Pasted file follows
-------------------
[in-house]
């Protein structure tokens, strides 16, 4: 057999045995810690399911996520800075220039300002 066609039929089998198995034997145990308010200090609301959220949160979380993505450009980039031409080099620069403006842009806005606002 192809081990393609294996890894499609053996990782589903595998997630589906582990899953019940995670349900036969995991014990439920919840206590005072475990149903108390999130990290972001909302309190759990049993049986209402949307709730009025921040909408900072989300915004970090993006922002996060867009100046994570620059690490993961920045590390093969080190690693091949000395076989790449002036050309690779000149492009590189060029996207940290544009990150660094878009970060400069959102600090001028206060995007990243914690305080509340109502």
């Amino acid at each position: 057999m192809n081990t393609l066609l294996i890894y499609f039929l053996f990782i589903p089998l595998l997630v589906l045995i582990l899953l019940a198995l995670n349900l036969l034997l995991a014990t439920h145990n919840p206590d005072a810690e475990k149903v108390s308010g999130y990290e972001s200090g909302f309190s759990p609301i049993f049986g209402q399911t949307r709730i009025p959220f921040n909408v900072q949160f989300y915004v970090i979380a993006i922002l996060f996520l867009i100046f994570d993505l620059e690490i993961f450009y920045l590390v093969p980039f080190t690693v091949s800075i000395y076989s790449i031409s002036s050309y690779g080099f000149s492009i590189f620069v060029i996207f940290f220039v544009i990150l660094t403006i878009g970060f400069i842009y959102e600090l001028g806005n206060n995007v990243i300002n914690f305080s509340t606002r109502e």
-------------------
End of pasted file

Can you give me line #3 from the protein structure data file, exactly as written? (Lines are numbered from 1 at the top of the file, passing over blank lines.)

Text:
């Amino acid at each position: 057999m192809n081990t393609l066609l294996i890894y499609f039929l053996f990782i589903p089998l595998l997630v589906l045995i582990l899953l019940a198995l995670n349900l036969l034997l995991a014990t439920h145990n919840p206590d005072a810690e475990k149903v108390s308010g999130y990290e972001s200090g909302f309190s759990p609301i049993f049986g209402q399911t949307r709730i009025p959220f921040n909408v900072q949160f989300y915004v970090i979380a993006i922002l996060f996520l867009i100046f994570d993505l620059e690490i993961f450009y920045l590390v093969p980039f080190t690693v091949s800075i000395y076989s790449i031409s002036s050309y690779g080099f000149s492009i590189f620069v060029i996207f940290f220039v544009i990150l660094t403006i878009g970060f400069i842009y959102e600090l001028g806005n206060n995007v990243i300002n914690f305080s509340t606002r109502e």